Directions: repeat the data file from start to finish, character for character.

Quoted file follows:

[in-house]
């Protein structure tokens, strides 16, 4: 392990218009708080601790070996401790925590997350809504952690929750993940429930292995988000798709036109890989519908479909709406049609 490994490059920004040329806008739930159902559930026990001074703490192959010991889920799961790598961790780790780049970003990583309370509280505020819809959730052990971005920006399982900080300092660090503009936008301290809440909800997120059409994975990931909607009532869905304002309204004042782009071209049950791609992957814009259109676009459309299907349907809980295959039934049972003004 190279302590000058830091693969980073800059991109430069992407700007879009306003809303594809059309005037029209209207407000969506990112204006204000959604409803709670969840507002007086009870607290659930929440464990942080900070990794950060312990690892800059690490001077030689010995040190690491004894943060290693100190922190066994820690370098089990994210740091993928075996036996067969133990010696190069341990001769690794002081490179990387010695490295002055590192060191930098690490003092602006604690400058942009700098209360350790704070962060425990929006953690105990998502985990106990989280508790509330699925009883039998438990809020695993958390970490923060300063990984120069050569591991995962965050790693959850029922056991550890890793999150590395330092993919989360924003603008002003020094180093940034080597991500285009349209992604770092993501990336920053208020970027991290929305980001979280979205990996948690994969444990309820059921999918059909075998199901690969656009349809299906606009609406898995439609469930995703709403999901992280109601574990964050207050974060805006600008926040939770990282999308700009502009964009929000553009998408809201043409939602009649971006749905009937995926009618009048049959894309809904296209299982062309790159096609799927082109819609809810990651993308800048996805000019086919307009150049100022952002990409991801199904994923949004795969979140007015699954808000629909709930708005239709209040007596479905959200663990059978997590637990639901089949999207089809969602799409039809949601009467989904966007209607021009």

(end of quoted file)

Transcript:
[in-house]
């Protein structure tokens, strides 16, 4: 392990218009708080601790070996401790925590997350809504952690929750993940429930292995988000798709036109890989519908479909709406049609 490994490059920004040329806008739930159902559930026990001074703490192959010991889920799961790598961790780790780049970003990583309370509280505020819809959730052990971005920006399982900080300092660090503009936008301290809440909800997120059409994975990931909607009532869905304002309204004042782009071209049950791609992957814009259109676009459309299907349907809980295959039934049972003004 190279302590000058830091693969980073800059991109430069992407700007879009306003809303594809059309005037029209209207407000969506990112204006204000959604409803709670969840507002007086009870607290659930929440464990942080900070990794950060312990690892800059690490001077030689010995040190690491004894943060290693100190922190066994820690370098089990994210740091993928075996036996067969133990010696190069341990001769690794002081490179990387010695490295002055590192060191930098690490003092602006604690400058942009700098209360350790704070962060425990929006953690105990998502985990106990989280508790509330699925009883039998438990809020695993958390970490923060300063990984120069050569591991995962965050790693959850029922056991550890890793999150590395330092993919989360924003603008002003020094180093940034080597991500285009349209992604770092993501990336920053208020970027991290929305980001979280979205990996948690994969444990309820059921999918059909075998199901690969656009349809299906606009609406898995439609469930995703709403999901992280109601574990964050207050974060805006600008926040939770990282999308700009502009964009929000553009998408809201043409939602009649971006749905009937995926009618009048049959894309809904296209299982062309790159096609799927082109819609809810990651993308800048996805000019086919307009150049100022952002990409991801199904994923949004795969979140007015699954808000629909709930708005239709209040007596479905959200663990059978997590637990639901089949999207089809969602799409039809949601009467989904966007209607021009």